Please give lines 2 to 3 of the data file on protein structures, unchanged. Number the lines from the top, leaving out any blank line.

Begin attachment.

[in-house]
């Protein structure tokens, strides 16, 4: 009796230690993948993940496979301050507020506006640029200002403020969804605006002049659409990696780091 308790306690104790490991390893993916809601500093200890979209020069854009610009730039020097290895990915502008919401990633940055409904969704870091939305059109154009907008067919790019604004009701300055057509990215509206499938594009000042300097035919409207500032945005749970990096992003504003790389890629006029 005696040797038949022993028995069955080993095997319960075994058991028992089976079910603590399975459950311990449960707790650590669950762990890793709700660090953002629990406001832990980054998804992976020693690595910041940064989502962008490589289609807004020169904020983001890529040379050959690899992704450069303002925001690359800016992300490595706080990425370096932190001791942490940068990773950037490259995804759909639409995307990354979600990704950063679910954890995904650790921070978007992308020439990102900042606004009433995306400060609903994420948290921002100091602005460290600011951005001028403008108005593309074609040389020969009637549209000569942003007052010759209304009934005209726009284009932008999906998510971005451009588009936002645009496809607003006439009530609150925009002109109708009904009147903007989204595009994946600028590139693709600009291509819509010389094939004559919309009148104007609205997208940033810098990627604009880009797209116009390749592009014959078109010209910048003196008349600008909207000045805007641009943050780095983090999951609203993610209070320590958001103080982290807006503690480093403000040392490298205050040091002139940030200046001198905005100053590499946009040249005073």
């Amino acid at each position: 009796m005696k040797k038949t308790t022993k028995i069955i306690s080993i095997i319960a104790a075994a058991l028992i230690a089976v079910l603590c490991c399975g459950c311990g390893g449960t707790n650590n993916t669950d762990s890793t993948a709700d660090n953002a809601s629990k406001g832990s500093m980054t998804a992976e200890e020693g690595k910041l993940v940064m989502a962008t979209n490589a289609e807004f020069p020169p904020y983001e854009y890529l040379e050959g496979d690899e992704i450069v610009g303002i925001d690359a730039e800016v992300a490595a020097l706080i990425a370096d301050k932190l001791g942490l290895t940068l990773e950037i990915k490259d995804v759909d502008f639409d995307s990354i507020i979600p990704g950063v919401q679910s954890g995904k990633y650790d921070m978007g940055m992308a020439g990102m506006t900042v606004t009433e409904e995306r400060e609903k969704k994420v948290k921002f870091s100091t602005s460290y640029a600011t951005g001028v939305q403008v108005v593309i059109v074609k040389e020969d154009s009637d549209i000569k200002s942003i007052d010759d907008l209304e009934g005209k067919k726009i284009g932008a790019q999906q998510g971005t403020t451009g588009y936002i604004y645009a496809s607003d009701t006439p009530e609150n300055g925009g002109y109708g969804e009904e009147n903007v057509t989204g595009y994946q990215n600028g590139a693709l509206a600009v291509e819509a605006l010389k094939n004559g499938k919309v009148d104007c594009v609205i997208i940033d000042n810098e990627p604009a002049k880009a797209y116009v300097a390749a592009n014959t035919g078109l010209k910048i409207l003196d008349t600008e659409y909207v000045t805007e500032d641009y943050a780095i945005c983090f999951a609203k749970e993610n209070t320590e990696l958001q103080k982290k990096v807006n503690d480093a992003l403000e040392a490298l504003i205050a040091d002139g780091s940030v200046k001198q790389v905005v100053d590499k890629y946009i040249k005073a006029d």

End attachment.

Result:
């Protein structure tokens, strides 16, 4: 009796230690993948993940496979301050507020506006640029200002403020969804605006002049659409990696780091 308790306690104790490991390893993916809601500093200890979209020069854009610009730039020097290895990915502008919401990633940055409904969704870091939305059109154009907008067919790019604004009701300055057509990215509206499938594009000042300097035919409207500032945005749970990096992003504003790389890629006029 005696040797038949022993028995069955080993095997319960075994058991028992089976079910603590399975459950311990449960707790650590669950762990890793709700660090953002629990406001832990980054998804992976020693690595910041940064989502962008490589289609807004020169904020983001890529040379050959690899992704450069303002925001690359800016992300490595706080990425370096932190001791942490940068990773950037490259995804759909639409995307990354979600990704950063679910954890995904650790921070978007992308020439990102900042606004009433995306400060609903994420948290921002100091602005460290600011951005001028403008108005593309074609040389020969009637549209000569942003007052010759209304009934005209726009284009932008999906998510971005451009588009936002645009496809607003006439009530609150925009002109109708009904009147903007989204595009994946600028590139693709600009291509819509010389094939004559919309009148104007609205997208940033810098990627604009880009797209116009390749592009014959078109010209910048003196008349600008909207000045805007641009943050780095983090999951609203993610209070320590958001103080982290807006503690480093403000040392490298205050040091002139940030200046001198905005100053590499946009040249005073």
């Amino acid at each position: 009796m005696k040797k038949t308790t022993k028995i069955i306690s080993i095997i319960a104790a075994a058991l028992i230690a089976v079910l603590c490991c399975g459950c311990g390893g449960t707790n650590n993916t669950d762990s890793t993948a709700d660090n953002a809601s629990k406001g832990s500093m980054t998804a992976e200890e020693g690595k910041l993940v940064m989502a962008t979209n490589a289609e807004f020069p020169p904020y983001e854009y890529l040379e050959g496979d690899e992704i450069v610009g303002i925001d690359a730039e800016v992300a490595a020097l706080i990425a370096d301050k932190l001791g942490l290895t940068l990773e950037i990915k490259d995804v759909d502008f639409d995307s990354i507020i979600p990704g950063v919401q679910s954890g995904k990633y650790d921070m978007g940055m992308a020439g990102m506006t900042v606004t009433e409904e995306r400060e609903k969704k994420v948290k921002f870091s100091t602005s460290y640029a600011t951005g001028v939305q403008v108005v593309i059109v074609k040389e020969d154009s009637d549209i000569k200002s942003i007052d010759d907008l209304e009934g005209k067919k726009i284009g932008a790019q999906q998510g971005t403020t451009g588009y936002i604004y645009a496809s607003d009701t006439p009530e609150n300055g925009g002109y109708g969804e009904e009147n903007v057509t989204g595009y994946q990215n600028g590139a693709l509206a600009v291509e819509a605006l010389k094939n004559g499938k919309v009148d104007c594009v609205i997208i940033d000042n810098e990627p604009a002049k880009a797209y116009v300097a390749a592009n014959t035919g078109l010209k910048i409207l003196d008349t600008e659409y909207v000045t805007e500032d641009y943050a780095i945005c983090f999951a609203k749970e993610n209070t320590e990696l958001q103080k982290k990096v807006n503690d480093a992003l403000e040392a490298l504003i205050a040091d002139g780091s940030v200046k001198q790389v905005v100053d590499k890629y946009i040249k005073a006029d």